Frequency And Correlation Of Surface Observed Behaviors Of The Bottlenose Dolphin (Tursiops Truncatus) In Cape May, New Jersey.
Collection of opportunistic data during whale watching trips can offer a wide range of insights into cetacean behavior. In addition to spatial information and long term tracking of individuals through photographic methods, notable short-term behaviors of individuals are recorded during sightings (Hauser 2007). Feeding and mating are two essential behaviors often observed at the surface in the bottlenose dolphin (Tursiops truncatus). Breaching is a spectacular behavior which is easily recorded due to its dramatic nature. Observing the occurrence of these three behaviors may lend insight into how various behaviors are related as well as the data collection process.
Data collected during the 2014 field season was utilized in this work. Data was segregated according to trip times to avoid unnecessary variables associated with time of day. Unless otherwise noted, listings of behavior occurrence are the percentages of total particular behavior listings out of the total sightings for a particular time of day. For time ranges, AM indicates 10:00-12:00, PM 13:00-16:00, and SS 18:00-20:00. incomplete datasets were not included in this analysis .
Figure 1: percent occurrence of behaviors.
Figure 2. Breach occurrence in relation to feeding
|BREACHING OCCURRING DURING FEEDING %
|FEEDING SIGHTINGS WITH BREACHING %
Figure 1. demonstrates that the most commonly observed of the three selected behaviors is feeding, which was uniformly observed during roughly 58% of the trips regardless of time of day. Feeding therefore seems equally likely to occur during any of the three trip times. Breaching and mating, while somewhat less predictable, also demonstrate similar occurrence across time periods. Breaching decreases slightly from morning to evening, but it is debatable whether this indicates a legitimate trend. Altogether the data indicates surprising stability of behavior regardless of the time of day.
Figure 2. represents an attempt to correlate breach occurrence with feeding behavior. Column A demonstrates that out of the total number of breaches during a given time period, a large proportion were observed along with feeding behavior. An average of roughly 70% of the total breaching observations occurred during feeding behavior. Even during feeding, however, breaching is relatively uncommon. Column B demonstrates that the number of feeding observations which include breaching out of the total number of feeding observations. While higher than breaching percentage with all sightings pooled, the average occurrence of roughly 27% is still relatively low. Therefore, while breaching is most likely to occur during feeding behavior, it clearly does not occur of necessity, and appears to apply only to certain feeding circumstances. There is the possibility that other variables must be explored to further investigate this relationship.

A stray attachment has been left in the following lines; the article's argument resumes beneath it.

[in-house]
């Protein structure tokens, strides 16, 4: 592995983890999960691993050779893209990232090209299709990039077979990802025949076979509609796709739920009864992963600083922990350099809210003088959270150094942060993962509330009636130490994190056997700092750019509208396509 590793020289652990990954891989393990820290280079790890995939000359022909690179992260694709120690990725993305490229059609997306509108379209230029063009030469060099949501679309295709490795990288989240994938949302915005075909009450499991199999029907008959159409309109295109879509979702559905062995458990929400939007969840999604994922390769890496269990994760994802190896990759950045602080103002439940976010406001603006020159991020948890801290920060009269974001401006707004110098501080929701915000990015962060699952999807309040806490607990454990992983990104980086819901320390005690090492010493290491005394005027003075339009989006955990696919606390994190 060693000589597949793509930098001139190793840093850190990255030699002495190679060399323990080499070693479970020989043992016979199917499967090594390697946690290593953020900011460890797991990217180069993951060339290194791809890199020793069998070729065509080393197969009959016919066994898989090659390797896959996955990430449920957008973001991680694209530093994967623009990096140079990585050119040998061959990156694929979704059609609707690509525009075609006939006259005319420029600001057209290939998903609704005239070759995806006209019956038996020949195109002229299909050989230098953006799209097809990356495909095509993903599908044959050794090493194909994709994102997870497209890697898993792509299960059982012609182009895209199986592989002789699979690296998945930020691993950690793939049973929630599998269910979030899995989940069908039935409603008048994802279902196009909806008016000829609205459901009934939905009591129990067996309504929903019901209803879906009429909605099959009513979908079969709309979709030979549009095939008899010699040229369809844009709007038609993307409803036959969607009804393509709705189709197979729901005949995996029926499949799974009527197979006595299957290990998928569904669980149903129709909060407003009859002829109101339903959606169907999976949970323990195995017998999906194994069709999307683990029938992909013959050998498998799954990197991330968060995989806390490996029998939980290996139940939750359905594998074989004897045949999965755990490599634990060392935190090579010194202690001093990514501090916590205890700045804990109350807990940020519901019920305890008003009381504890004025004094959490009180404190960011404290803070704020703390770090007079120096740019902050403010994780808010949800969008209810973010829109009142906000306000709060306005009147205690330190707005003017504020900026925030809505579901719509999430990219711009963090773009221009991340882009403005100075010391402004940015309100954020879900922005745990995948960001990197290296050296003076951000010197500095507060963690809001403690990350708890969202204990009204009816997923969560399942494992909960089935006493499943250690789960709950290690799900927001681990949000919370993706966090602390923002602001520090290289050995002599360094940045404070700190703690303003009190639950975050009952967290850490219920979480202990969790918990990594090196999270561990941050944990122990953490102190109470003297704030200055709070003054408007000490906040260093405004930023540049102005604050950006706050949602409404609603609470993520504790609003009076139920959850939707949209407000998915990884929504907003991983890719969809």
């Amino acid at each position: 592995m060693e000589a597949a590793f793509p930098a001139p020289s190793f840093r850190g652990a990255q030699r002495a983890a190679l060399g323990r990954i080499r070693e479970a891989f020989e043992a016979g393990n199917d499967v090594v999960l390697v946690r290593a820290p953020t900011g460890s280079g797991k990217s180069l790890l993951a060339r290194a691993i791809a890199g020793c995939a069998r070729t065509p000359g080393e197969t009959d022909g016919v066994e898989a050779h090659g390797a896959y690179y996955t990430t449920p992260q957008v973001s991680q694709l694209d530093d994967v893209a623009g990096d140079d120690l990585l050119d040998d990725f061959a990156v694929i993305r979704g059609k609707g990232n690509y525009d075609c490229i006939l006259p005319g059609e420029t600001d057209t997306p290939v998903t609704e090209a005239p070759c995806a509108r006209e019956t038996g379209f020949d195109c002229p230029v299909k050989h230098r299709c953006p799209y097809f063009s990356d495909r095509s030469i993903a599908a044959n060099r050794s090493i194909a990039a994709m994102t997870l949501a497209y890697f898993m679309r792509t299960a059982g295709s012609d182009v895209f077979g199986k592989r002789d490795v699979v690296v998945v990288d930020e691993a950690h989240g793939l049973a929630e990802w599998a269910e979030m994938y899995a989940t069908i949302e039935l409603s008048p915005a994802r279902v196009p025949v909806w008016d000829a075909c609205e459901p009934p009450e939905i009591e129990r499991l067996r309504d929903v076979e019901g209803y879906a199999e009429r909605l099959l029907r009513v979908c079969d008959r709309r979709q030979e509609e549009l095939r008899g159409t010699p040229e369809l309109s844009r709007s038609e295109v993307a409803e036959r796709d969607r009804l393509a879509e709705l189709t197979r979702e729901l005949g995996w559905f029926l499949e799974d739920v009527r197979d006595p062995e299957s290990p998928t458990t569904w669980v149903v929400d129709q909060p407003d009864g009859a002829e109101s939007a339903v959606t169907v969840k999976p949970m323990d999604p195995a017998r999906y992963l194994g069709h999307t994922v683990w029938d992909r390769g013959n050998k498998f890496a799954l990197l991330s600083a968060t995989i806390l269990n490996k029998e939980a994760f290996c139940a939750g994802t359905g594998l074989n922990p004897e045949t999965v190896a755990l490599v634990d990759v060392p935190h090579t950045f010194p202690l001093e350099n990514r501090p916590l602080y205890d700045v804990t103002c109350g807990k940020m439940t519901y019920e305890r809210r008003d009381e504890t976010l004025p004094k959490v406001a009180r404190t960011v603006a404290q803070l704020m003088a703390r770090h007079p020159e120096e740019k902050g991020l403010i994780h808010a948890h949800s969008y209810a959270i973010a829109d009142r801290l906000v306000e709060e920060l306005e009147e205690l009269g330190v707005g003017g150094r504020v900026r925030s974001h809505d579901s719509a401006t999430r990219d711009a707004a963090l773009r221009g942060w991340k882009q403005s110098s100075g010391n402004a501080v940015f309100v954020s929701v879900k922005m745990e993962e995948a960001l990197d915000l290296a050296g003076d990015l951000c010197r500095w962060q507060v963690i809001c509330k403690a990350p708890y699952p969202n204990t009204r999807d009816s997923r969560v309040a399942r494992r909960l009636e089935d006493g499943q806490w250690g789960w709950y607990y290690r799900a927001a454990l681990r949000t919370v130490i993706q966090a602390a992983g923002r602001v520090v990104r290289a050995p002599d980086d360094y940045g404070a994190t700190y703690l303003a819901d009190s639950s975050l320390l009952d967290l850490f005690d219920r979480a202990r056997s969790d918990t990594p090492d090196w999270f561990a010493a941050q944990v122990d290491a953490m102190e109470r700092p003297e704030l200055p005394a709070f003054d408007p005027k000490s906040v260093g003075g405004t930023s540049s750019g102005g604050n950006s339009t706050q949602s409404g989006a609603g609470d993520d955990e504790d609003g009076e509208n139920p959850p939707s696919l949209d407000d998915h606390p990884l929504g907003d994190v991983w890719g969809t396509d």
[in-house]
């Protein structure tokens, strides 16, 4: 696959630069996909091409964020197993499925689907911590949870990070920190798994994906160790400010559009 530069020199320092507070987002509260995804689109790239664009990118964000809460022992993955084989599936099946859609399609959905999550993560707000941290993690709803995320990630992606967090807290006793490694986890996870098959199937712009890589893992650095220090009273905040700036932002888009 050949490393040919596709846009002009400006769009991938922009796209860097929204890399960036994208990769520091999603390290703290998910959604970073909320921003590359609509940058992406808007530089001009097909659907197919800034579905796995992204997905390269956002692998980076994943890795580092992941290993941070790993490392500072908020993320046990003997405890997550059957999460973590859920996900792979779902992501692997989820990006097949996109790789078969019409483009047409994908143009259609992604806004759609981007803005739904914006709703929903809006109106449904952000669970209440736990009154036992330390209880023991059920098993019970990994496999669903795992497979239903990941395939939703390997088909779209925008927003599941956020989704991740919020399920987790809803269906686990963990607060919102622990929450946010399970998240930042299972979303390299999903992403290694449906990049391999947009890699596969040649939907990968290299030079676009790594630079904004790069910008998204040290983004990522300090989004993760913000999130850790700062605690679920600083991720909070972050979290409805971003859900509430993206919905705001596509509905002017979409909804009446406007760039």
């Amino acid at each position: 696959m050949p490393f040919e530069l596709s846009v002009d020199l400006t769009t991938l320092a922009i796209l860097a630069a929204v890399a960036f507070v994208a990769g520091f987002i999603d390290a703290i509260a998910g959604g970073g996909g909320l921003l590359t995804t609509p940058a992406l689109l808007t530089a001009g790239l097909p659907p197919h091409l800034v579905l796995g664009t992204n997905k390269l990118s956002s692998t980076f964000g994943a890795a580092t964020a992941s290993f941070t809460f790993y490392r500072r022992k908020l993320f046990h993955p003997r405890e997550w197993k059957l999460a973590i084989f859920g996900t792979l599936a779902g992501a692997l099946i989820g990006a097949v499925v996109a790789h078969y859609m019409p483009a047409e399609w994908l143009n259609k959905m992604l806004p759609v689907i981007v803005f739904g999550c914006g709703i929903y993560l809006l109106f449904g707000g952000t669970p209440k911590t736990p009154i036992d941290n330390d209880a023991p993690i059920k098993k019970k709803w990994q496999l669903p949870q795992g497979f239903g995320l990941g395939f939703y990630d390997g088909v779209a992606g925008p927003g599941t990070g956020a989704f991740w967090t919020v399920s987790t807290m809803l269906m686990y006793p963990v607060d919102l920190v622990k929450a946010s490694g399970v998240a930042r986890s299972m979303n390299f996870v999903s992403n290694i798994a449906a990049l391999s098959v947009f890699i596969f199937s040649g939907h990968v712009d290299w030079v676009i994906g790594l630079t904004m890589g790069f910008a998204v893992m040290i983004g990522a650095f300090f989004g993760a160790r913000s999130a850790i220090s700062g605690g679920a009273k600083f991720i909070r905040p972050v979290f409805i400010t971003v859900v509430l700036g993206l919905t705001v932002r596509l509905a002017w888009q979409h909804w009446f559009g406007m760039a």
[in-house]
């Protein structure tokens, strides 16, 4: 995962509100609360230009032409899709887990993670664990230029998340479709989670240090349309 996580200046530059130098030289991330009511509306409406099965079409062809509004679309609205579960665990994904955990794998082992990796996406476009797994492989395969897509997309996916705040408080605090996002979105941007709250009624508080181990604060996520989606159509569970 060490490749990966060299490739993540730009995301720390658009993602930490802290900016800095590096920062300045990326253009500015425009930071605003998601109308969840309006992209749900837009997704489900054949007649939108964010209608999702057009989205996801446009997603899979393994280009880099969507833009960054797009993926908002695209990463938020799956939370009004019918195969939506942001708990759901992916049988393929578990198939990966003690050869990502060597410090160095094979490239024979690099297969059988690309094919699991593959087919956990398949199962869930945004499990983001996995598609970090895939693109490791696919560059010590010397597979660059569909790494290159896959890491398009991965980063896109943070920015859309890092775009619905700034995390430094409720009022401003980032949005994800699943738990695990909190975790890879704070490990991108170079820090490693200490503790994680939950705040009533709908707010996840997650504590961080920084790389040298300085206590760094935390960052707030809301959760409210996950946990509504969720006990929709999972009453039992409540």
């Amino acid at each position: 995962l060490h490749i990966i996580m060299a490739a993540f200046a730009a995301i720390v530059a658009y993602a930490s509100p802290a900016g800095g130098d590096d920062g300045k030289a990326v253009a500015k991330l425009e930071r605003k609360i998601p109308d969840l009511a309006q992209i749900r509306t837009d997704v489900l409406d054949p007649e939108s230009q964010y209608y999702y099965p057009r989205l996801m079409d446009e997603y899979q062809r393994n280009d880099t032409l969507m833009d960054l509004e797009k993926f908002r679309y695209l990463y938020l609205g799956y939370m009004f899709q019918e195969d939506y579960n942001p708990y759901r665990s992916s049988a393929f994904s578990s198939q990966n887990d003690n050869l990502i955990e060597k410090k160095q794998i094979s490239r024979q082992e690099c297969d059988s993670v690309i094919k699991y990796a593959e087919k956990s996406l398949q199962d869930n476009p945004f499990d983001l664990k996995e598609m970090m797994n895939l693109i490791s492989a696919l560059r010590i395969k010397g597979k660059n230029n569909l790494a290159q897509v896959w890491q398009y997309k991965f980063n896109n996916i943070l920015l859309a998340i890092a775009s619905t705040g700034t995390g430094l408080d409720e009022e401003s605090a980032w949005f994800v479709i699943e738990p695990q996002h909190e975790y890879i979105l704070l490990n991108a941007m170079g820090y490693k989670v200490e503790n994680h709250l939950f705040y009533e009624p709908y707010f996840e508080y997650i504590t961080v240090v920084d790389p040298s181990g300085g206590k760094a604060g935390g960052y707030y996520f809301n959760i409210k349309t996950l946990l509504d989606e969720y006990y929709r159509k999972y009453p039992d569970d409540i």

Reasons for a potential correlation of breaching and feeding behavior relate to issues of communication and prey capture (Perrin 2008). Breaching may produce long ranging, low frequency sounds which provide information to individuals about pod movement and structure useful during feeding. It has been suggested that breaching may function as a signal to the approach and surrounding of prey items (Thomas 1990). In addition, it has been theorized that the underwater shock caused by breaching may disorient prey items in the same way as fluke slapping (Perrin 2008). Finally, some breaching may be a result of high speed prey capture; on at least one occasion a dolphin was observed breaching vertically through a bubble net in an attempt to seize fish concentrated at the surface (personal observation). The fact that breaching may apply to feeding in only certain social or behavioral contexts may explain its apparently infrequent or irregular occurrence.
Further development of this study would involve analysis of wind speed and breaching to assess whether breaching may be an attempt to communicate more easily at the surface during times when more sound interference is present due to wind.
Michael A. Denk, Intern at Cape May Whale Watch & Research Center
.Thomas, Jeanette A,. Kastelein , Ronald A Sensory Abilities of Cetaceans: Laboratory and Field Evidence Plenum Press 1990 pg 527
Perrin ,William F., Wursig, Bernd, Thewissen, J.G.M. “Hans” Encyclopedia of Marine Mammals Academic Press; 2nd edition (December 8, 2008) pgs. 6-8